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The Concept Part 2

Some Various Iterations and Sketches

Starting with a blank hull profile and deck drawing, I sat down to begin trying to transfer my ideas to paper.  Now, I'm no artist or architect.  I took some mechanical drawing and a naval architecture class many years ago in school, but that is the extent of my training.  I tend to be a hands-on, figure-the-problem-out-as-I-go kind of guy.

Still, I had to get this on paper to judge the look and, later, for properly figuring out the construction and layout details when I get down to brass tacks.  Armed with a wooden ruler and a pencil, I laid out my first, gut idea of the look of the boat.  The drawing was not precise, or even accurately to scale, but it provided a visualization for me, and others, to see.  At the onset, I was envisioning something more along the lines of the Pearson Ensign, or the popular 28' Alerion sloop, which is as close to a modern version of the Triton as anything out there.  What I came up with, while far from perfect, was at least attractive and had potential.  I envisioned varnished wooden coamings and cabin trunk, with additional bright deck trim, but a fiberglass deck surface instead of the more expensive and labor intensive teak.

Concept CritiqueWhile this was a valiant first attempt, it failed to capture the feeling and essence for which I was shooting.  The overall look is a bit too similar to the Pearson Ensign (22') and Commander (26'), and I hoped to better distance my design to enhance its custom construction and unique nature.  The cabin trunk is too far forward, even though the foredeck is longer than the original Triton design.  The roomy and secure cockpit is surely a plus, but, despite any advantages, this design just didn't quite fly with me, or with my in-house critics.  Obviously, this is a rough sketch only, and there are many smaller problems that would require additional finessing and modification if the design were to be built.

 Click here to enlarge.

At the same time, I drew up a slight variation of the above concept, in an attempt to address my stated concerns about the cockpit being too large, and the cabin trunk too far forward.  What I tried to emulate with my second sketch (it failed) was a look reminiscent of some of the long, narrow, classic designs with tiny cabin trunks, relatively short cockpits, and huge, long foredecks that just look so cool--designs like the Dark Harbor one design, or the Northeast Harbor one design come to mind.  Obviously, however attractive a Triton hull is, it isn't one of these classics.  Still, the concept was worth throwing around.  I put even less time into this drawing, partly because I wasn't happy with how it came out in the first place.  Again, I envisioned this design with a bright cabin trunk and coamings, alongside additional wooden deck trim.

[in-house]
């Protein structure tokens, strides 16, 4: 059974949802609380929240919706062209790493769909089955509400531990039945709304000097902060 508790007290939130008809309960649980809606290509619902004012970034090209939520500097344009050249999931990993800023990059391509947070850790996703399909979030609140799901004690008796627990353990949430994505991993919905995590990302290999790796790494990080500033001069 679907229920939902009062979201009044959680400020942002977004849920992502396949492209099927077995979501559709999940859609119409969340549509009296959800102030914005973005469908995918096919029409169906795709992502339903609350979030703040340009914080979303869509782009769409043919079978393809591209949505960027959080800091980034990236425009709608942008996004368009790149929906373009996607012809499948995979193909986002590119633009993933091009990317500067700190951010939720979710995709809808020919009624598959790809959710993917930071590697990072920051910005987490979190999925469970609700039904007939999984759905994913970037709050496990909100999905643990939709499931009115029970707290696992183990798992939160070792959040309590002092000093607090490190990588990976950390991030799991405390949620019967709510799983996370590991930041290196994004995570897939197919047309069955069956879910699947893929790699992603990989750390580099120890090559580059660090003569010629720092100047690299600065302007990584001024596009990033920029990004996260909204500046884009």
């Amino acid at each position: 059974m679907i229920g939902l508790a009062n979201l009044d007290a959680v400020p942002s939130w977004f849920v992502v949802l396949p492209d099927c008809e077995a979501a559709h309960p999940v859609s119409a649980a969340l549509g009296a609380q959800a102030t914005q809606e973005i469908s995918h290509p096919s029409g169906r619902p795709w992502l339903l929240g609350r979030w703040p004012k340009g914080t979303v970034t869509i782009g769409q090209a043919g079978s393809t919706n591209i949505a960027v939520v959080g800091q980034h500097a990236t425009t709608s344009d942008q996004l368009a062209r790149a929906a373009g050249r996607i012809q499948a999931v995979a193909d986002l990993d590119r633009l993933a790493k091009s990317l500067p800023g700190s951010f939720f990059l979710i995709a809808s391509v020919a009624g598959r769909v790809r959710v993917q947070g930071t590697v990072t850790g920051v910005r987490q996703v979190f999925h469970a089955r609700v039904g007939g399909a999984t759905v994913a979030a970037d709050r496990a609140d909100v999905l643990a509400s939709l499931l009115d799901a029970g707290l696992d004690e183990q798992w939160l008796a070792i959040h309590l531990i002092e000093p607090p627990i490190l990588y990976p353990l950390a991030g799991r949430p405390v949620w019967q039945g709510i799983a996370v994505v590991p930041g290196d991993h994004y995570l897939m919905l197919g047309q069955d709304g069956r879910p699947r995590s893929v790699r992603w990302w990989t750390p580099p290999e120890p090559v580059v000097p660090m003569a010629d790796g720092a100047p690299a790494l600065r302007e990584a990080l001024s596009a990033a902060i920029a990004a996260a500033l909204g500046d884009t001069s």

Concept Critique:  If I hadn't, with the help of friends' input, been able to come up with my third, and more or less final, concept (see it below), I probably would have attempted to draw a more successful version of this one.  I still think the basic idea has some merit, but the execution of this drawing is poor, and does not stir the soul.  For this to work, the cabin trunk, which is located completely aft of the mast, would need to be lower and probably shorter.    The wide expanse of foredeck extending aft past the mast partners would have been interesting in a more accurate drawing.

 Click here to enlarge.

Based on my own thoughts and the input from those I showed the designs to, I decided upon a change in the overall concept of the boat--something that would bring the look more into focus and along the lines of what I truly was going for.  I had tossed around the idea of creating a more basic deck design, and more open, along the lines of some of the more classical designs heralding back to the turn of the century and often emulated in the meantime.  This basic idea led me down the road to what is, for all intents and purposes, the final conceptual design. 

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